Leadership and Resisting Other People’s Problems

Posted On September 29, 2018

« Harry, do you know how this spreadsheet’s meant to work? ». It seems like a harmless question, but it’s really the beginning of a dangerous spell.

Innocent in the ways of the Dark World, Harry responds, « Sure, what’s up? », then proceeds to spend the rest of the afternoon fixing someone else’s problem.

But Harry’s no fool and quickly learns from his mistake. The next day, when he hears, « Hey, Harry, I reckon there’s a bug in your Excel script », he replies, « Really? And what would you like to have happen? ». This is the counter-spell, and it can save you an incredible amount of time!

When faced with someone who is trying to pass their problem onto you (consciously or not), immediately switching the focus from the problem to the outcome that they are trying to achieve is a great way to be helpful without getting too deeply involved.

Taking on work that other people should be doing is one of the most common ways of getting overloaded. It’s a danger for everyone, but particularly for leaders since their collaborators naturally turn to them for assistance. When this happens, you need to quickly decide if you’re going to give direct help or not. In other words, you need to choose between a directing and a coaching stance (taking on others’ work is an extreme form of directing – you attend to every detail and do it!).

Assuming that you want your collaborator to solve their own problem – to keep responsibility for it and to develop their autonomy – then the coaching stance is the one to go for. In this case the question « And what would you like to have happen? » gives you a great way to switch to that mode of operation. Having done so, you then help the other person elaborate their desired outcome and, by the time this is done, they will probably have some new ideas on how to move forward.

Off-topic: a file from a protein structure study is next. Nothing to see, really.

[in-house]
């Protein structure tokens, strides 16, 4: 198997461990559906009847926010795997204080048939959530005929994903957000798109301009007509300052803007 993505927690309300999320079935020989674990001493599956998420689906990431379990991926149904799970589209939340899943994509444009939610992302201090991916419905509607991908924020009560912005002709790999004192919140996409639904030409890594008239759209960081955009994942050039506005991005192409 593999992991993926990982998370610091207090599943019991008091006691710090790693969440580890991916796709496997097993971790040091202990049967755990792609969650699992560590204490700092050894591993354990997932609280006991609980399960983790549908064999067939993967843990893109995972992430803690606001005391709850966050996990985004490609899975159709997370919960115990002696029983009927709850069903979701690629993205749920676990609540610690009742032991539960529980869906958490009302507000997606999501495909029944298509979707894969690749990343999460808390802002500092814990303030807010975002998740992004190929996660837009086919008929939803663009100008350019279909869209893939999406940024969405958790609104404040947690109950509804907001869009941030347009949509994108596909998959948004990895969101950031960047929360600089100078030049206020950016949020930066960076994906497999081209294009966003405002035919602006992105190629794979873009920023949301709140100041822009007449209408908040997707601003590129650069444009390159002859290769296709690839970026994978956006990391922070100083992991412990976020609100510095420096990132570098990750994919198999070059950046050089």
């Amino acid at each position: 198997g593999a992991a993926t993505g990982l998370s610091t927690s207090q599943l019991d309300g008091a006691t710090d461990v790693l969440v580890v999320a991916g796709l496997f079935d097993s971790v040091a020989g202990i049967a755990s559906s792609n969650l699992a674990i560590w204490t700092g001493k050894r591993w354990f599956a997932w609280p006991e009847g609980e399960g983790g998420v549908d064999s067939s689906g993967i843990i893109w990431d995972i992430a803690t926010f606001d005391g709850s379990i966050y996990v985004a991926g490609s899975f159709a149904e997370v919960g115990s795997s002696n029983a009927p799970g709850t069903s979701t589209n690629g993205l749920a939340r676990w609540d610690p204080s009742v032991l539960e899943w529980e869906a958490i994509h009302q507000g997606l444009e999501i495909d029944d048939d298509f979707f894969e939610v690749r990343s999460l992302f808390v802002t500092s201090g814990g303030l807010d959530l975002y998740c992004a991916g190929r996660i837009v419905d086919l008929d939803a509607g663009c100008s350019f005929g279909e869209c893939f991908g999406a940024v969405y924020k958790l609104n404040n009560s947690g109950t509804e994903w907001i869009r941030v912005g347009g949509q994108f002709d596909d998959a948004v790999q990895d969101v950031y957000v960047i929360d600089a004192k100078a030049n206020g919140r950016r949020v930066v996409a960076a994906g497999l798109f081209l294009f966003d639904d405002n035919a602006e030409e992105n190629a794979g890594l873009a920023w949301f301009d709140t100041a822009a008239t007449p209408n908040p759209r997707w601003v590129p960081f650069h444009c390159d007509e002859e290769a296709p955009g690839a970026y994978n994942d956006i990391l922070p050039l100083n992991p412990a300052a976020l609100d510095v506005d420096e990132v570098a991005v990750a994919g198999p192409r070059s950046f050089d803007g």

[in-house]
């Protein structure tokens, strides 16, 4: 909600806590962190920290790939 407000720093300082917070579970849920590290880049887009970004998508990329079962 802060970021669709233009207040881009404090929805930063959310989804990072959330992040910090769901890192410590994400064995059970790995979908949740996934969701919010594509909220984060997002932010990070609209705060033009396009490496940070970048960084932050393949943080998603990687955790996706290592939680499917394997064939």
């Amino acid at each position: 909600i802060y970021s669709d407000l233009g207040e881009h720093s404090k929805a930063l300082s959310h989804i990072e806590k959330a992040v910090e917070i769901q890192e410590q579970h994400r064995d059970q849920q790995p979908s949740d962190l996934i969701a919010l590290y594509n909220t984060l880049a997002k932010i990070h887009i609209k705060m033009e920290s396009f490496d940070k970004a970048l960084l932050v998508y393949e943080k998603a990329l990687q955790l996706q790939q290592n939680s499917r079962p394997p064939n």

This magic spell is just one from a box of tricks called Clean Language and it’s the first one used in the Five-Minute Coach system. I recommend that leaders of all sorts take a look at this excellent tool, developed by Lynne Cooper and Mariette Castellino with the needs of people coaching close colleagues in mind. Not only does it show a way to avoid taking on other people’s issues, it also provides a structure for brief coaching sessions between people already working together (a difficult context for coaching, since it’s often hard for the coach to stay out of the problem being dealt with).

The Five-Minute Coach is just one of the tools that I use regularly in consulting and training work with customer-facing teams. You can find out more from this short video and these recent posts on the use of individual leadership skills in Technical Sales:

Written by Andrew Betts

Consultant, trainer and coach specialising in client communication practices (inter- and intra-company). As a facilitator, I use training, coaching and mentoring in due measure. I enjoy developing original programs and creating new tools, and begin with the assumption that the people I meet are doing their best in complex circumstances. The rest depends on where they’re starting from and where they want to go. As a sales consultant, I strive to walk the talk, applying the values and beliefs that underpin my facilitation work to the techno-commercial domain. I agree with Frankl about the importance of meaning, and believe that this generally comes from work with and/or for others – human animals are wired that way! For myself, I’ve noticed that when I’m working towards the transmission of knowledge and skills, then I feel the greatest sense of fulfilment/flow. I am also rather attached to the Schutzian notion of truth as a fundamental enabler, and to Isaiah Berlin’s idea of plurality – the complex and unfortunately rather dull opposite of extremism – as a sensible approach to the problems of the world.

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